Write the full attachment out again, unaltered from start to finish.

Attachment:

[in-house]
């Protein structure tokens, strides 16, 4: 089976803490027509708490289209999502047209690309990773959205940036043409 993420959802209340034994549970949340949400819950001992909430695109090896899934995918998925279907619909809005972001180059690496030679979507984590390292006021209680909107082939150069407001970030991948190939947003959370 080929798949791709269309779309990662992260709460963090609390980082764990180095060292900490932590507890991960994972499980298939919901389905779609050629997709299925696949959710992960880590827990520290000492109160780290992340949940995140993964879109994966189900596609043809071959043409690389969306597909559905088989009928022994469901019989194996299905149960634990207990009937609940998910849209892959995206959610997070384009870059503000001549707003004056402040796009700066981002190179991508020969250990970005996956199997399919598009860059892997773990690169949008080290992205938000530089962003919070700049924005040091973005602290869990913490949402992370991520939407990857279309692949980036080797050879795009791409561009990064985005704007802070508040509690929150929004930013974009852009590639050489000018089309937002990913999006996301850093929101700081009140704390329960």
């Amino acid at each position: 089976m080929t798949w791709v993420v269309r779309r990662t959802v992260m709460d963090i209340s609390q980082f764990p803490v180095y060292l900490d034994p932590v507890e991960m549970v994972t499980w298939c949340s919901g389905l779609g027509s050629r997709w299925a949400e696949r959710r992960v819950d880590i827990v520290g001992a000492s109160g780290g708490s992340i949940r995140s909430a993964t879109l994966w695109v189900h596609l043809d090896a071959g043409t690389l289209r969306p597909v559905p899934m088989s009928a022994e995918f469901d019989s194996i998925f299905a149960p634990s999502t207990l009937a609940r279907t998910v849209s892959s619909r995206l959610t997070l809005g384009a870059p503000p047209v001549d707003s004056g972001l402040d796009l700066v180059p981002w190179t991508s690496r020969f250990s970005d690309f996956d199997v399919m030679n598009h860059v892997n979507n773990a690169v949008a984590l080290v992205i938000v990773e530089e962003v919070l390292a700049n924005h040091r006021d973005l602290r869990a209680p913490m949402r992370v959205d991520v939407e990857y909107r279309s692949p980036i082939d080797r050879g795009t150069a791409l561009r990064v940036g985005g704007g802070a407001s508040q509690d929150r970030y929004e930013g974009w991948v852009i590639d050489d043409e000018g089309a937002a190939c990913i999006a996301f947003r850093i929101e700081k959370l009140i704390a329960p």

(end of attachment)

[in-house]
């Protein structure tokens, strides 16, 4: 089976803490027509708490289209999502047209690309990773959205940036043409 993420959802209340034994549970949340949400819950001992909430695109090896899934995918998925279907619909809005972001180059690496030679979507984590390292006021209680909107082939150069407001970030991948190939947003959370 080929798949791709269309779309990662992260709460963090609390980082764990180095060292900490932590507890991960994972499980298939919901389905779609050629997709299925696949959710992960880590827990520290000492109160780290992340949940995140993964879109994966189900596609043809071959043409690389969306597909559905088989009928022994469901019989194996299905149960634990207990009937609940998910849209892959995206959610997070384009870059503000001549707003004056402040796009700066981002190179991508020969250990970005996956199997399919598009860059892997773990690169949008080290992205938000530089962003919070700049924005040091973005602290869990913490949402992370991520939407990857279309692949980036080797050879795009791409561009990064985005704007802070508040509690929150929004930013974009852009590639050489000018089309937002990913999006996301850093929101700081009140704390329960």
């Amino acid at each position: 089976m080929t798949w791709v993420v269309r779309r990662t959802v992260m709460d963090i209340s609390q980082f764990p803490v180095y060292l900490d034994p932590v507890e991960m549970v994972t499980w298939c949340s919901g389905l779609g027509s050629r997709w299925a949400e696949r959710r992960v819950d880590i827990v520290g001992a000492s109160g780290g708490s992340i949940r995140s909430a993964t879109l994966w695109v189900h596609l043809d090896a071959g043409t690389l289209r969306p597909v559905p899934m088989s009928a022994e995918f469901d019989s194996i998925f299905a149960p634990s999502t207990l009937a609940r279907t998910v849209s892959s619909r995206l959610t997070l809005g384009a870059p503000p047209v001549d707003s004056g972001l402040d796009l700066v180059p981002w190179t991508s690496r020969f250990s970005d690309f996956d199997v399919m030679n598009h860059v892997n979507n773990a690169v949008a984590l080290v992205i938000v990773e530089e962003v919070l390292a700049n924005h040091r006021d973005l602290r869990a209680p913490m949402r992370v959205d991520v939407e990857y909107r279309s692949p980036i082939d080797r050879g795009t150069a791409l561009r990064v940036g985005g704007g802070a407001s508040q509690d929150r970030y929004e930013g974009w991948v852009i590639d050489d043409e000018g089309a937002a190939c990913i999006a996301f947003r850093i929101e700081k959370l009140i704390a329960p």